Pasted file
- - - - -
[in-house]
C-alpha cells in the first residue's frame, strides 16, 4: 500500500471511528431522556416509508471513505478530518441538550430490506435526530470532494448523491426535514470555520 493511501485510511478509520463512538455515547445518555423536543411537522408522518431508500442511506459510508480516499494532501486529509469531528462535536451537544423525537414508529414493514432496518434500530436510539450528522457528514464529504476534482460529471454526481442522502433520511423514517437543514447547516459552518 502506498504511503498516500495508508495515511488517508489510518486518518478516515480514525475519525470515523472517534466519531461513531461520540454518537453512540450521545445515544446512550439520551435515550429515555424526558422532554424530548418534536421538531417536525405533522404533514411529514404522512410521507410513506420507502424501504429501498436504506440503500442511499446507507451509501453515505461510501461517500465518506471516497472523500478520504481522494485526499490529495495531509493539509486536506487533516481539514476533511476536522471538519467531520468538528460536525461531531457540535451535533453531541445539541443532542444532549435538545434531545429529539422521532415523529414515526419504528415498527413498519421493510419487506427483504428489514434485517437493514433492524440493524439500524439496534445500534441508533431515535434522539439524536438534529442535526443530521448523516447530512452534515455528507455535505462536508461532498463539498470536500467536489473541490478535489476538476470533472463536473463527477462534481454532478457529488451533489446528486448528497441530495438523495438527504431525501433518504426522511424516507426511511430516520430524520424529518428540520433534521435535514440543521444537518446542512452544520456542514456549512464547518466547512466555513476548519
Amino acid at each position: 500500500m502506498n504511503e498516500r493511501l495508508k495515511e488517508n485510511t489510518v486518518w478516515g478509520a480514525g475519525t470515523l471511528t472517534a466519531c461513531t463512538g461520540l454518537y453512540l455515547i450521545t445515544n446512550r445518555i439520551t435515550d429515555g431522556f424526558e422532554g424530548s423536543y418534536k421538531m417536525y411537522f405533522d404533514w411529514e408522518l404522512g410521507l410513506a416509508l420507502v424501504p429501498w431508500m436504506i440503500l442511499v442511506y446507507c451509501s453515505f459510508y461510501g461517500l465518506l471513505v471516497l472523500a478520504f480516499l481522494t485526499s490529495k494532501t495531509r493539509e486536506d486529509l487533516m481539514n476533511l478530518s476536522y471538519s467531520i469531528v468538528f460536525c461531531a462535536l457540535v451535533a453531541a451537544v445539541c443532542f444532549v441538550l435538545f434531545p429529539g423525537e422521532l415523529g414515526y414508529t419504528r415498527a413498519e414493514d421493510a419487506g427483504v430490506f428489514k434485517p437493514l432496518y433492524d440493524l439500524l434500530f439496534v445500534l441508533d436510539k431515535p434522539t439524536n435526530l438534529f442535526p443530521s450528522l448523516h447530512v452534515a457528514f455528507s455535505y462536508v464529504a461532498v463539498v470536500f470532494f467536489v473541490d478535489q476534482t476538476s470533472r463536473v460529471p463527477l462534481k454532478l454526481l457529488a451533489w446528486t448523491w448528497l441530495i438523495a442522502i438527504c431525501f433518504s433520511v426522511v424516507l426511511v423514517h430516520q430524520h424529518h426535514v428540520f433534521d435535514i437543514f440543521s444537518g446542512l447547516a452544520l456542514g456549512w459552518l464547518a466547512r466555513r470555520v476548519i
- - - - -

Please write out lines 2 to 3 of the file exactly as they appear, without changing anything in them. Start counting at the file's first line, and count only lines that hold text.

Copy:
C-alpha cells in the first residue's frame, strides 16, 4: 500500500471511528431522556416509508471513505478530518441538550430490506435526530470532494448523491426535514470555520 493511501485510511478509520463512538455515547445518555423536543411537522408522518431508500442511506459510508480516499494532501486529509469531528462535536451537544423525537414508529414493514432496518434500530436510539450528522457528514464529504476534482460529471454526481442522502433520511423514517437543514447547516459552518 502506498504511503498516500495508508495515511488517508489510518486518518478516515480514525475519525470515523472517534466519531461513531461520540454518537453512540450521545445515544446512550439520551435515550429515555424526558422532554424530548418534536421538531417536525405533522404533514411529514404522512410521507410513506420507502424501504429501498436504506440503500442511499446507507451509501453515505461510501461517500465518506471516497472523500478520504481522494485526499490529495495531509493539509486536506487533516481539514476533511476536522471538519467531520468538528460536525461531531457540535451535533453531541445539541443532542444532549435538545434531545429529539422521532415523529414515526419504528415498527413498519421493510419487506427483504428489514434485517437493514433492524440493524439500524439496534445500534441508533431515535434522539439524536438534529442535526443530521448523516447530512452534515455528507455535505462536508461532498463539498470536500467536489473541490478535489476538476470533472463536473463527477462534481454532478457529488451533489446528486448528497441530495438523495438527504431525501433518504426522511424516507426511511430516520430524520424529518428540520433534521435535514440543521444537518446542512452544520456542514456549512464547518466547512466555513476548519
Amino acid at each position: 500500500m502506498n504511503e498516500r493511501l495508508k495515511e488517508n485510511t489510518v486518518w478516515g478509520a480514525g475519525t470515523l471511528t472517534a466519531c461513531t463512538g461520540l454518537y453512540l455515547i450521545t445515544n446512550r445518555i439520551t435515550d429515555g431522556f424526558e422532554g424530548s423536543y418534536k421538531m417536525y411537522f405533522d404533514w411529514e408522518l404522512g410521507l410513506a416509508l420507502v424501504p429501498w431508500m436504506i440503500l442511499v442511506y446507507c451509501s453515505f459510508y461510501g461517500l465518506l471513505v471516497l472523500a478520504f480516499l481522494t485526499s490529495k494532501t495531509r493539509e486536506d486529509l487533516m481539514n476533511l478530518s476536522y471538519s467531520i469531528v468538528f460536525c461531531a462535536l457540535v451535533a453531541a451537544v445539541c443532542f444532549v441538550l435538545f434531545p429529539g423525537e422521532l415523529g414515526y414508529t419504528r415498527a413498519e414493514d421493510a419487506g427483504v430490506f428489514k434485517p437493514l432496518y433492524d440493524l439500524l434500530f439496534v445500534l441508533d436510539k431515535p434522539t439524536n435526530l438534529f442535526p443530521s450528522l448523516h447530512v452534515a457528514f455528507s455535505y462536508v464529504a461532498v463539498v470536500f470532494f467536489v473541490d478535489q476534482t476538476s470533472r463536473v460529471p463527477l462534481k454532478l454526481l457529488a451533489w446528486t448523491w448528497l441530495i438523495a442522502i438527504c431525501f433518504s433520511v426522511v424516507l426511511v423514517h430516520q430524520h424529518h426535514v428540520f433534521d435535514i437543514f440543521s444537518g446542512l447547516a452544520l456542514g456549512w459552518l464547518a466547512r466555513r470555520v476548519i